Tanzania’s Lake Natron takes its name from the naturally occurring mix of chemicals it contains: mainly sodium carbonate decahydrate (soda ash) and sodium bicarbonate (baking soda). The lake is fed by mineral hot springs and a river, but no water flows out except through evaporation.
It may look like this bird was gripped by the icy hand of death, but scientists will explain that it was actually calcified in the caustic waters of Tanzania’s Lake Natron. Photographer Nick Brandt’s eerie black and white photos allow both interpretations.
“I unexpectedly found the creatures — all manner of birds and bats — washed up along the shoreline of Lake Natron in Northern Tanzania. The water has an extremely high soda and salt content, so high that it would strip the ink off my Kodak film boxes within a few seconds. The soda and salt causes the creatures to calcify, perfectly preserved, as they dry,” Brandt writes in his new photo/essay book, Across The Ravaged Land.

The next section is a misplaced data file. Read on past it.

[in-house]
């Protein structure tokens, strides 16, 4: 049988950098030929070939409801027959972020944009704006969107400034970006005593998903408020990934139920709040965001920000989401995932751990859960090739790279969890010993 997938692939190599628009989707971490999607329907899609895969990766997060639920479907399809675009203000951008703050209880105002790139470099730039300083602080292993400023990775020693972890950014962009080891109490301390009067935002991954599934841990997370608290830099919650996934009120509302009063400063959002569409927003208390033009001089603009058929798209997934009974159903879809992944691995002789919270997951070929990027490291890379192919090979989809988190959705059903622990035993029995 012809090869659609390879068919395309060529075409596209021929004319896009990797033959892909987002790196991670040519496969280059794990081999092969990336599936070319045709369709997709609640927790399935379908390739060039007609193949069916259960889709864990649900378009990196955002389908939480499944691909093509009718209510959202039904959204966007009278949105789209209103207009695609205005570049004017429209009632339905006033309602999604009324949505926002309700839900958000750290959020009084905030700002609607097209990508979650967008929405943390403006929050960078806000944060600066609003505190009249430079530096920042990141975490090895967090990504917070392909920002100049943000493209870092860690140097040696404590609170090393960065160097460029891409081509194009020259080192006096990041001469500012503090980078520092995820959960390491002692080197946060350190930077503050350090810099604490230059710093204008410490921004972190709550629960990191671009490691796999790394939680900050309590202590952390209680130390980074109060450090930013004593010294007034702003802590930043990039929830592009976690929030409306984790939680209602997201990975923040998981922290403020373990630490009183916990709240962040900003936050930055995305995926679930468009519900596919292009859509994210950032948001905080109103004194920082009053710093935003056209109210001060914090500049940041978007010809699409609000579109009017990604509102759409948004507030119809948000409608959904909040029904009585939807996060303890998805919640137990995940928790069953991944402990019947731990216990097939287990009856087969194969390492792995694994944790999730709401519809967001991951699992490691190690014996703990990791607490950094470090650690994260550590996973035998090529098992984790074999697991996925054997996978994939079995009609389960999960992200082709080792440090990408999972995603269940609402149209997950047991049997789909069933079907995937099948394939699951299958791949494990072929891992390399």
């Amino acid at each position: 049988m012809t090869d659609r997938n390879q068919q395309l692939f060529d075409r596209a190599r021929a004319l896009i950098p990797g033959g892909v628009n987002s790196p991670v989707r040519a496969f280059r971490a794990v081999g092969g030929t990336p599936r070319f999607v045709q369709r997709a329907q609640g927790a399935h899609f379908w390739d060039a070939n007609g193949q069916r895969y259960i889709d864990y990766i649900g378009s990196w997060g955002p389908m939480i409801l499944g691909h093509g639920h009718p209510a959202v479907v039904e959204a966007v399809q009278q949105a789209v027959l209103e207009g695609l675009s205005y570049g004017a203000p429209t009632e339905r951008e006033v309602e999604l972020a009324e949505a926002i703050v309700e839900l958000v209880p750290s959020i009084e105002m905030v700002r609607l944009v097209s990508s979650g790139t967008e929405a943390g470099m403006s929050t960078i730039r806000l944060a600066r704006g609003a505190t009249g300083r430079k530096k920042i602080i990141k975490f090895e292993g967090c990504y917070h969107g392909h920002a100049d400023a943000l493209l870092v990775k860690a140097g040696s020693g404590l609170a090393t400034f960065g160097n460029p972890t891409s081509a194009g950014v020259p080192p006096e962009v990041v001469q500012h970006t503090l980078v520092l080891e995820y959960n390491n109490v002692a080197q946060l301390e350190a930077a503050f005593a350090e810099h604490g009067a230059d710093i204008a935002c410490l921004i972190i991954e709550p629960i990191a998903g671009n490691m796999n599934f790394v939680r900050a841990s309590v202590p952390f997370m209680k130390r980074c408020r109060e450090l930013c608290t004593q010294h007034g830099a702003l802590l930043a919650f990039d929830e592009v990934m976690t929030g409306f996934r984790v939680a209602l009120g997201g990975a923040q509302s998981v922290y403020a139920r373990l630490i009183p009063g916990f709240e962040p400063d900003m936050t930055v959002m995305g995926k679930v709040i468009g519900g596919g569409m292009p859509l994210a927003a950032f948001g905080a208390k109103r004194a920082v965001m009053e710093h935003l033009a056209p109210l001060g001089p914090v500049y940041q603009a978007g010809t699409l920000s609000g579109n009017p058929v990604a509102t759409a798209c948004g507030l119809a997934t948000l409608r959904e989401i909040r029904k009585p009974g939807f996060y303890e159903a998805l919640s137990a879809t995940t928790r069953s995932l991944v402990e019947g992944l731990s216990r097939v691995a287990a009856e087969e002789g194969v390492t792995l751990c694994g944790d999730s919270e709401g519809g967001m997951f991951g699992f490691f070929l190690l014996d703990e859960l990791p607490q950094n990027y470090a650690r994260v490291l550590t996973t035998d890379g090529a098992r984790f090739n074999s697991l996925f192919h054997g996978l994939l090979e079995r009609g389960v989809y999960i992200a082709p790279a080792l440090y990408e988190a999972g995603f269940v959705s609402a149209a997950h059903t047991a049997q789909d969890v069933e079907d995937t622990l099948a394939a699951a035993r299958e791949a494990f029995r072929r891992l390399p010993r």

To give these obviously lifeless creatures an air of reanimation, Brandt picked them up off the shoreline and perched them in pre-death poses.